And watch out for quotation marks in headlines, too. If you read "Marr 'stole' book idea" then the story says nothing of the kind. If quotation marks are signs of real reporting in the body of a story, in the headline they are often a sign of failed reporting. That story may say someone else thinks Marr has stolen the idea for a book; but if the newspaper was reporting that this was really so, those giveaway squiggles wouldn't be there. As with question marks, headline quotation marks are mostly a warning sign, meaning "tendentious, overblown story follows ... " They certainly save my time in the morning.
Read small stories and attend to page two
Just because something is reported in a single paragraph does not mean it is insignificant. Busy subeditors, with their own blind spots and unexamined prejudices, and with limited space, often cut the most interesting or significant piece of news down to a few lines. And for reasons explained above, page two is often one of the richest sources of real, hard news. Here are the painstakingly researched articles and important tales suddenly stripped off the front page by a night editor in the small hours of the morning to make way for something "brighter" that may sell from the newsagent's counter.
Hundreds of dodgy academic departments put out bogus or trivial pieces of research purely designed to impress busy newspaper people and win themselves some cheap publicity which can in turn be used in their next funding applications. If something is a survey, see if the paper reports how many people were surveyed, and when. If the behaviour of rats, or flies, has been extrapolated to warn about human behaviour, check whether the story gives any indication of how many rats, and how much caffeine they were injected with; and then pause for a reality check. If someone is described as an expert, look to see who they work for - and ask, would a real world expert be doing that? Also ask whether they are a doctor, or professor, or simply, "researcher, Jeff Mutt ... "
Check the calendar
Not simply for April Fool's, but for the predictable round of hardy annuals that bulk up thin news lists. Anniversaries; stories about the wettest/ driest/ longest/ wannest spring/ summer/ autumn; the ritual "row between judges" stories designed to whip up interest before annual book awards, and the equally synthetic "public disgust" stories about art shows. Every year there is a slew of tooth-sucking stories about the Royal Academy summer exhibition being a bit disappointing; about the autumn TV schedules being dominated by bought-in US mini-series or reality TV shows; about the disgusting and inane finalists for the Turner prize. You have read this stuff before; you will read it again next year. On a busy day, flick on.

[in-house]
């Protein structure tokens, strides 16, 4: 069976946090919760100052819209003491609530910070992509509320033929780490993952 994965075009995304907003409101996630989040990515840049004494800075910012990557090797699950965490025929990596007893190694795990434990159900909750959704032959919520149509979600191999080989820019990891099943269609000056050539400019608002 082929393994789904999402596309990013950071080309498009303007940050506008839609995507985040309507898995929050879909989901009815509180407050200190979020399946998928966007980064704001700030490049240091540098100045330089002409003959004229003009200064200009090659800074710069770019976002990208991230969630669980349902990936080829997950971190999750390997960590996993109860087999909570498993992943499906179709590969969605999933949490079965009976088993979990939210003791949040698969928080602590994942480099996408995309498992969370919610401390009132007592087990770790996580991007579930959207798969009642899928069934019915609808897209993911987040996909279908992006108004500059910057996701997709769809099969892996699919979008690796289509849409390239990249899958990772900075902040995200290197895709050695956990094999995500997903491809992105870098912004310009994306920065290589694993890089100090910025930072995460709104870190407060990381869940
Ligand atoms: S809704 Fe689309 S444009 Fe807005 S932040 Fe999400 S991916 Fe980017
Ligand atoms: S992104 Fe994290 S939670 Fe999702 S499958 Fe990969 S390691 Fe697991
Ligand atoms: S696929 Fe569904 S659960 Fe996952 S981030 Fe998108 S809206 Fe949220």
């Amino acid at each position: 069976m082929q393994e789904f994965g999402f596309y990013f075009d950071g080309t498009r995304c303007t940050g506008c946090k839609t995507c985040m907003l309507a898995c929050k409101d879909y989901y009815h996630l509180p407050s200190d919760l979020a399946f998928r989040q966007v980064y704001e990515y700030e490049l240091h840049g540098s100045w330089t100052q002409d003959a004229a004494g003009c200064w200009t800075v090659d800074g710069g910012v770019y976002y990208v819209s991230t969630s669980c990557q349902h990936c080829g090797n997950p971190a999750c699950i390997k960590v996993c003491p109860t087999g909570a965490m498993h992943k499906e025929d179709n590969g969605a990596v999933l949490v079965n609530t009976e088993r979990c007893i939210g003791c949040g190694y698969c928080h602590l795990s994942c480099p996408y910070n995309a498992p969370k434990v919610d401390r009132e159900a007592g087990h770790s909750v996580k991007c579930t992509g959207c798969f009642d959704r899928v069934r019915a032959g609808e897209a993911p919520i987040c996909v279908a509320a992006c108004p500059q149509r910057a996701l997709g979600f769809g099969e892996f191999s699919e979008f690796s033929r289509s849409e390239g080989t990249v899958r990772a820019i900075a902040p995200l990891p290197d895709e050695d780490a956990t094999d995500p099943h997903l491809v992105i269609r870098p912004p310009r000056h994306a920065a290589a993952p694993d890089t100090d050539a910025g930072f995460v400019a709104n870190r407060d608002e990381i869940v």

Suspect financial superlatives
Even if the underlying rate of inflation is modest, then in the ordinary way of things, prices for many limited goods - Pre-Raphaelite paintings, or seaside huts, or football shirts, are going to be "the highest ever". For the same reason it is completely to be expected that teachers will get "their highest ever pay deals", however excited the minister sounds about this; and that non-executive directors' earnings will be "the highest recorded", however outraged the minister sounds about that. What is interesting is how these raw increases relate to inflation, and therefore to other prices and to each other. Are Van Gogh prices increasing faster than Picasso prices? Are the superstore bosses being paid more than before, relative to their staff? An informative story, as against a merely sensationalist one, will tell you that.
Remember that news is cruel
Reading the awful things that people apparently say about each other, or newspapers say about them, can be depressing. Is life really so writhing with distaste, failure and loathing? No - only in the newspapers. Acts of kindness, generosity, forgiveness and mere friendliness are hardly ever news; which is why there is a class of readers who turn their backs on newspapers and graze in the sunnier, gentler places of celebrity and women's magazines; or who obsessively trawl favourite internet sites and trusted periodicals to find news sources they feel they can trust, as they cannot trust the press.
Finally, believe nothing you read about newspaper sales - nothing Newspaper sales have been falling in Britain for a long time, and steadily. Yet every newspaper manages to tell a heartwarming story about how successful its sales are, almost every month. Work it out for yourself.
My Trade: A Short History of British Journalism by Andrew Marr is published by Macmillan at £20. To order a copy for £18.40 with free UK p&p, call the Guardian Book Service on 0870 836 0875.
"Where else would you go when you have an ax to grind?"
Tuesday, September 21, 2004
How to read a newspaper